Biden’s early approach to virus: Underpromise, overdeliver

A portrait of former President Abraham Lincoln President hangs in the State Dining Room of the White House as Joe Biden delivers remarks on the economy Friday, Jan. 22, 2021, in Washington. (AP Photo/Evan Vucci)

A portrait of former President Abraham Lincoln President hangs in the State Dining Room of the White House as Joe Biden delivers remarks on the economy Friday, Jan. 22, 2021, in Washington. (AP Photo/Evan Vucci)

AP

It’s a proven political strategy: Underpromise and overdeliver.

President Joe Biden, in his first three days in office, has painted a bleak picture of the country’s immediate future, warning Americans that it will take months, not weeks, to reorient a nation facing a historic convergence of crises.

The dire language is meant as a call to action, but it’s also a deliberate effort to temper expectations. In addition, it is an explicit rejection of President Donald Trump’s tack of talking down the coronavirus pandemic and its economic toll.

Chris Lu, a longtime Obama administration official, said the grim tone is aimed at “restoring trust in government” that eroded during the Trump administration.

“If you’re trying to get people to believe in this whole system of vaccinations, and if you want people to take seriously mask mandates, your leaders have to level with the American people,” he said.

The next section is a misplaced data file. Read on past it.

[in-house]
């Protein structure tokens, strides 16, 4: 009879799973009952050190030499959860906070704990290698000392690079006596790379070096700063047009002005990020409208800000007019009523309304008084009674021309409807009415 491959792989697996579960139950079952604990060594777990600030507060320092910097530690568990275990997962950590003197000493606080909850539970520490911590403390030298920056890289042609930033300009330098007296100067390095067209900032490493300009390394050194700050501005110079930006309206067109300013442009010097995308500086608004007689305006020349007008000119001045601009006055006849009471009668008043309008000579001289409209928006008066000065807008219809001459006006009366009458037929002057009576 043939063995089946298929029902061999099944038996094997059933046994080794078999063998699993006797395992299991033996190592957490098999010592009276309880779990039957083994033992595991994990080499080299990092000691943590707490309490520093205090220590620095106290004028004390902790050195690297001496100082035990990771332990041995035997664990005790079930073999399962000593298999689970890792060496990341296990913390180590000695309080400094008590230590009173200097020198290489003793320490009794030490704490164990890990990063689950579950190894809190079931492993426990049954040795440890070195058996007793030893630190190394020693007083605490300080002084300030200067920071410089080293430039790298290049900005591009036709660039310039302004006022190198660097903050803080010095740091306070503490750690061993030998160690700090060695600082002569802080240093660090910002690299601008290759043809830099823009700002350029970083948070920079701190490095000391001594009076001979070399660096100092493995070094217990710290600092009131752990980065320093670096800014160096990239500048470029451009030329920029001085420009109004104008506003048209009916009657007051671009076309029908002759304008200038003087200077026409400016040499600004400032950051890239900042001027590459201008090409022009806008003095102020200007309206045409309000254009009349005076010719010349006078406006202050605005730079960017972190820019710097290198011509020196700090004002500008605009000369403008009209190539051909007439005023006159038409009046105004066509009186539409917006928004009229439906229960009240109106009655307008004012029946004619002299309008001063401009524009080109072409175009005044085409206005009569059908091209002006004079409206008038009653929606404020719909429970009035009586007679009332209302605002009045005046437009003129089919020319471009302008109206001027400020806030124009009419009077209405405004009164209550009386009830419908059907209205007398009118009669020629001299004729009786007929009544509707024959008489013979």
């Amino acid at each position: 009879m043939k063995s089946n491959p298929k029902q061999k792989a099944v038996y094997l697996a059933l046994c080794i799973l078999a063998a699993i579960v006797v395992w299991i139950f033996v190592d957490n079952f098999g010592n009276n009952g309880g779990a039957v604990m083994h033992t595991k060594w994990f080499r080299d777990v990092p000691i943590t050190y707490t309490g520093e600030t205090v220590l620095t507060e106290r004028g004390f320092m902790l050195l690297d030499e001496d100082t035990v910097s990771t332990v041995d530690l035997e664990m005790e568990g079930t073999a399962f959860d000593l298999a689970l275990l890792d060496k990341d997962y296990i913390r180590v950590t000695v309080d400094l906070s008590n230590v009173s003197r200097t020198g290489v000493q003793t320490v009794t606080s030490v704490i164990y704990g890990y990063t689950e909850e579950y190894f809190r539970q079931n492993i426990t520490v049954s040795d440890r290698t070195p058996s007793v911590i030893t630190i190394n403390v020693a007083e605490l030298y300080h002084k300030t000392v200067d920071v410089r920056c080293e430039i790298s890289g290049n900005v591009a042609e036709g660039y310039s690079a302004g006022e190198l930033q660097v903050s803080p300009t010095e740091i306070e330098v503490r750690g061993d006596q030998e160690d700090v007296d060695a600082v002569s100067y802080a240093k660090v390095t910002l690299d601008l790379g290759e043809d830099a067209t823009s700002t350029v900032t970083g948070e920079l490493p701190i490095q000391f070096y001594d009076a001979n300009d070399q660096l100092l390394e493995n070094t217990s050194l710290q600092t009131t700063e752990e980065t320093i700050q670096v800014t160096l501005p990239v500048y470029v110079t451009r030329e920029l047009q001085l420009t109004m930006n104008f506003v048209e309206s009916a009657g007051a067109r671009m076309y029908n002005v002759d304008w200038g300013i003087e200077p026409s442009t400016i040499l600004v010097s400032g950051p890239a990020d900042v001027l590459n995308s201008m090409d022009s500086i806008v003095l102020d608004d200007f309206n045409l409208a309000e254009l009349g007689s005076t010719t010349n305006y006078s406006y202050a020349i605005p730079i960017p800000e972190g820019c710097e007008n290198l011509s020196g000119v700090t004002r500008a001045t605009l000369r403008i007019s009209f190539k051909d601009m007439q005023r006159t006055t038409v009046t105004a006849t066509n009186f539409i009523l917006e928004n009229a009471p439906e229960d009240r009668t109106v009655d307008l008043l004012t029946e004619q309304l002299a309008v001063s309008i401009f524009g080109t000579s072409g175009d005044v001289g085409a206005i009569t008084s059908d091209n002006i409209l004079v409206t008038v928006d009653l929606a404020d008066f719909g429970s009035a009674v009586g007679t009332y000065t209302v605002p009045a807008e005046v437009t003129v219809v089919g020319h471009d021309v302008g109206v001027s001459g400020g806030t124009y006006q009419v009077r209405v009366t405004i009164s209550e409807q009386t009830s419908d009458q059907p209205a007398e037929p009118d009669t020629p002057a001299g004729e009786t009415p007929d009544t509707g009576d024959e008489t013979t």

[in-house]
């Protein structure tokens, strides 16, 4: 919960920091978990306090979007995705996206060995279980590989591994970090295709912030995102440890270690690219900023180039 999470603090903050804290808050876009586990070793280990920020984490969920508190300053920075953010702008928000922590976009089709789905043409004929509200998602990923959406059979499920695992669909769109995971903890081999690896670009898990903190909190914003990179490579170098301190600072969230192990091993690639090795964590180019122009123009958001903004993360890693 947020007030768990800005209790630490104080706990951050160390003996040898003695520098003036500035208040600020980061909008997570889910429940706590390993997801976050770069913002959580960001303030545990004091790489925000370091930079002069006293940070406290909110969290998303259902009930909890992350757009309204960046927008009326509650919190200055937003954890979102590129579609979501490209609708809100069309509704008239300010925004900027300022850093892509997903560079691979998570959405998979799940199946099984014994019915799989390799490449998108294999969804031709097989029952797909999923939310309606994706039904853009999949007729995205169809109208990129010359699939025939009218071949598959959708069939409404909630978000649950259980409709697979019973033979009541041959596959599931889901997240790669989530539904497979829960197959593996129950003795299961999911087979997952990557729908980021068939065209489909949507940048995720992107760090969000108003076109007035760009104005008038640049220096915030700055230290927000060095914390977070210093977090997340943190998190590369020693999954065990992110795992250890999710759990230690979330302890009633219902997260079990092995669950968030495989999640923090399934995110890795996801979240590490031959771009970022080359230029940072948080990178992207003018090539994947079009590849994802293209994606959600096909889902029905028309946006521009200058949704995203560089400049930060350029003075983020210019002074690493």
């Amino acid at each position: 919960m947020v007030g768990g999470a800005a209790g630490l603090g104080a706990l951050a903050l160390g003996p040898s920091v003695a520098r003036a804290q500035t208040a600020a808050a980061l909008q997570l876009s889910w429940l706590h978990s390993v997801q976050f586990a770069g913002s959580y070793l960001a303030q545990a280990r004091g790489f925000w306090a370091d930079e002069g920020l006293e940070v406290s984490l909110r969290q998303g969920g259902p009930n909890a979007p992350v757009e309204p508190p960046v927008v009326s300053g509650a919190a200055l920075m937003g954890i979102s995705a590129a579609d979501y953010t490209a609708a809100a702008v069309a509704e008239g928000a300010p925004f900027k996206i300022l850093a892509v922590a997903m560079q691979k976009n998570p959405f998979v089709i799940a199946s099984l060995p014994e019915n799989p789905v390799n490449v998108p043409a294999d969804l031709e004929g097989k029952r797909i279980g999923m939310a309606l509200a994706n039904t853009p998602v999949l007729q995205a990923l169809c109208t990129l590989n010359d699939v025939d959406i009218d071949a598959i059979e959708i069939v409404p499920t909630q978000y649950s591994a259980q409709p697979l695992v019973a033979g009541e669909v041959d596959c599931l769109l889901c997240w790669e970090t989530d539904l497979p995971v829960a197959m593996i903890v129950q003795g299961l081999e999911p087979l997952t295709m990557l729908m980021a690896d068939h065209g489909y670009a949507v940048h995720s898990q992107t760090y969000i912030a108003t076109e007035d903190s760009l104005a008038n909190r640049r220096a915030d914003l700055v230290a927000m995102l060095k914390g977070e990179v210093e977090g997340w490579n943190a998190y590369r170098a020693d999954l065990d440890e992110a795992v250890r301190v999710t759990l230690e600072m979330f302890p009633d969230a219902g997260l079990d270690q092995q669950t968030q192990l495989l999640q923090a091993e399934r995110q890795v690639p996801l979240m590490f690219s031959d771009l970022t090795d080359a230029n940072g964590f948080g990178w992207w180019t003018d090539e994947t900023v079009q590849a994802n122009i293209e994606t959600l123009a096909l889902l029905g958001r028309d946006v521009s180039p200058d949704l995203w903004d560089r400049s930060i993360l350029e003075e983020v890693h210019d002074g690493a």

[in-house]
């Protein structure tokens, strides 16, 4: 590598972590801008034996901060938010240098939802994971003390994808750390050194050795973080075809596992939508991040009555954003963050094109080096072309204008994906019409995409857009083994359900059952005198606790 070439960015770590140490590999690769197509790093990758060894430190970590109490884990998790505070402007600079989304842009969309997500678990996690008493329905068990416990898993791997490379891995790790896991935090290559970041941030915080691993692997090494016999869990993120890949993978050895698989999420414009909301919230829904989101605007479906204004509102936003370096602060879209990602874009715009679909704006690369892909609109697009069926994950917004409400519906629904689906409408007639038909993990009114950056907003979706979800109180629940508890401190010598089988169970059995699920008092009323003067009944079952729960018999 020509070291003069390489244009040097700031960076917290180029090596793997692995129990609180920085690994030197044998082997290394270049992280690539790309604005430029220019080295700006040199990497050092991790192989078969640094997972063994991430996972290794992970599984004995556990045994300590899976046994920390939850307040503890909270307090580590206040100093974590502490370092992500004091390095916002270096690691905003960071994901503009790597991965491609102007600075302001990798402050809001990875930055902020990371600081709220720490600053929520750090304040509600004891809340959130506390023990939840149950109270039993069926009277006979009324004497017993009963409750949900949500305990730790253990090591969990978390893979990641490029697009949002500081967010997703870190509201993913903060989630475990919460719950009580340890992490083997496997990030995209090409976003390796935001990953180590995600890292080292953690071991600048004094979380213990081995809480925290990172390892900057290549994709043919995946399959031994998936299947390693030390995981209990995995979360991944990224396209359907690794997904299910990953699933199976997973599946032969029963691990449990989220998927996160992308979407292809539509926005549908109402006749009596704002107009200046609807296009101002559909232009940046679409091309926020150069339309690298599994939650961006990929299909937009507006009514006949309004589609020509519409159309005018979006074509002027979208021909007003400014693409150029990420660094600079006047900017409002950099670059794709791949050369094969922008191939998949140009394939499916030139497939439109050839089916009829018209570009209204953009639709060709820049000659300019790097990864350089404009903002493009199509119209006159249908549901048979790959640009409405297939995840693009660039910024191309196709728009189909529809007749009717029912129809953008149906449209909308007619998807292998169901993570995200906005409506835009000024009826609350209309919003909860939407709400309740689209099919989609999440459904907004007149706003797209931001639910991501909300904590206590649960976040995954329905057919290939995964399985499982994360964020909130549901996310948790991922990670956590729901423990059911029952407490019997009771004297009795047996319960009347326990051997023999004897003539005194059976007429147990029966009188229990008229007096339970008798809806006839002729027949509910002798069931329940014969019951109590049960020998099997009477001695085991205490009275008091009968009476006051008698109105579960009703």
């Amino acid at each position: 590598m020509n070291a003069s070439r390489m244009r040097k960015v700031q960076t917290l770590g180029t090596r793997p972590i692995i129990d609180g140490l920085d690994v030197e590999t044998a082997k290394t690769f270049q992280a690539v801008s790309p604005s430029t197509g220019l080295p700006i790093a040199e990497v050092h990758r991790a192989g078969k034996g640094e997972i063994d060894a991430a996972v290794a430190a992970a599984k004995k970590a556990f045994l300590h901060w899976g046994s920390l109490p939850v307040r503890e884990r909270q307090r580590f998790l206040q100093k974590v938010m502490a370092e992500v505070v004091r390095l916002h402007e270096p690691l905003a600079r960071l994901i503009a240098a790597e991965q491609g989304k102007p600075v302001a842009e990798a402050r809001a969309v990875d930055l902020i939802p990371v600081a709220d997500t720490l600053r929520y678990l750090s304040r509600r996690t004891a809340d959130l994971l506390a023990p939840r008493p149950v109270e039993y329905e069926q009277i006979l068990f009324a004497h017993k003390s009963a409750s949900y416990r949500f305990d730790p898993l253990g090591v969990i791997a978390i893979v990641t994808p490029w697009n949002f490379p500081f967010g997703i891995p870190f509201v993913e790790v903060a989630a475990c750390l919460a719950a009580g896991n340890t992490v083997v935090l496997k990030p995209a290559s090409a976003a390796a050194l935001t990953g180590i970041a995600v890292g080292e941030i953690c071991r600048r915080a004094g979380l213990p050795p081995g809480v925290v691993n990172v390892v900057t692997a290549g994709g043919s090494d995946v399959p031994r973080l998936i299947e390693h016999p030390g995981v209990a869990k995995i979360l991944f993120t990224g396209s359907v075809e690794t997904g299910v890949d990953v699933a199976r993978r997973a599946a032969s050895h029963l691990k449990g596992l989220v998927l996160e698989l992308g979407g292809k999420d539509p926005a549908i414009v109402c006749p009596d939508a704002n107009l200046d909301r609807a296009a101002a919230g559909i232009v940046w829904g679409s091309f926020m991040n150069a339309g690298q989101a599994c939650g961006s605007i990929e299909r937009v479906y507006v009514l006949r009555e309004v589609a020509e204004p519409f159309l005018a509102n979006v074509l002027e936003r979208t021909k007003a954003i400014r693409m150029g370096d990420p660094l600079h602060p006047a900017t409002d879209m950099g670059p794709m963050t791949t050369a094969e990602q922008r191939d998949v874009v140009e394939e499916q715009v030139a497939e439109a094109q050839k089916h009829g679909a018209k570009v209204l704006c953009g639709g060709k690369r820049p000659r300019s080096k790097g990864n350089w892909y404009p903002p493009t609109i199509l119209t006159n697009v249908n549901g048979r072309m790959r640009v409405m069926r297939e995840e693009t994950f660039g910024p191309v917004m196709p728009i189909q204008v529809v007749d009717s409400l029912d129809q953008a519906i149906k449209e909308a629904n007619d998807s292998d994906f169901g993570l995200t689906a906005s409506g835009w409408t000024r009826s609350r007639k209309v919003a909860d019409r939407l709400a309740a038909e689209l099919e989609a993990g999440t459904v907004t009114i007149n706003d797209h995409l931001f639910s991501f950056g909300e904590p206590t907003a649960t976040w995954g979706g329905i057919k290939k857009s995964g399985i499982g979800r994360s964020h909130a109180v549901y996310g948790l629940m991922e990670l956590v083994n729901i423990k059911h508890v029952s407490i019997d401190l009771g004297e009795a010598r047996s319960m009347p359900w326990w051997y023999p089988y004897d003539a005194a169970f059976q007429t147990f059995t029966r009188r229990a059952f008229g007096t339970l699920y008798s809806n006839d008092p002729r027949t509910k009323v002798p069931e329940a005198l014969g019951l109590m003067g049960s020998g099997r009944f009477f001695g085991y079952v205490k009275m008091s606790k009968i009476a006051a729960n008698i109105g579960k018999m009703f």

Biden said Thursday that “things are going to continue to get worse before they get better” and offered “the brutal truth” that it will take eight months before a majority of Americans will be vaccinated.

On Friday, he declared outright: “There’s nothing we can do to change the trajectory of the pandemic in the next several months.”

It’s all part of Biden’s pledge that his administration will “always be honest and transparent with you, about both the good news and the bad.”

That approach, aides say, explains Biden’s decision to set clear and achievable goals for his new administration. The measured approach is drawing praise in some corners for being realistic -— but criticism from others for its caution.

Trump often dismissed the seriousness of the virus and even acknowledged to journalist Bob Woodward that he deliberately played down the threat to the U.S. to prop up the economy. Even as death tolls and infection rates soared, Trump insisted the country was already “rounding the turn.”

Dr. Amesh Adalja, a senior scholar at the Johns Hopkins Center for Health Security, said Biden’s pledge for 100 million vaccinations in his first 100 days in office might fall short of what’s needed to turn the tide on the virus.

“Maybe they’re picking a number that’s easier to achieve, rather than the number that we need to achieve. I would urge people to be bolder than that,” he said.

Adalja argued that the goal they’ve set “should be the bare minimum that we accept.” But he also acknowledged that there’s a major political risk in overpromising.

“You don’t want people to be discouraged or feel like the government is incompetent” if they fail to meet a goal, he said.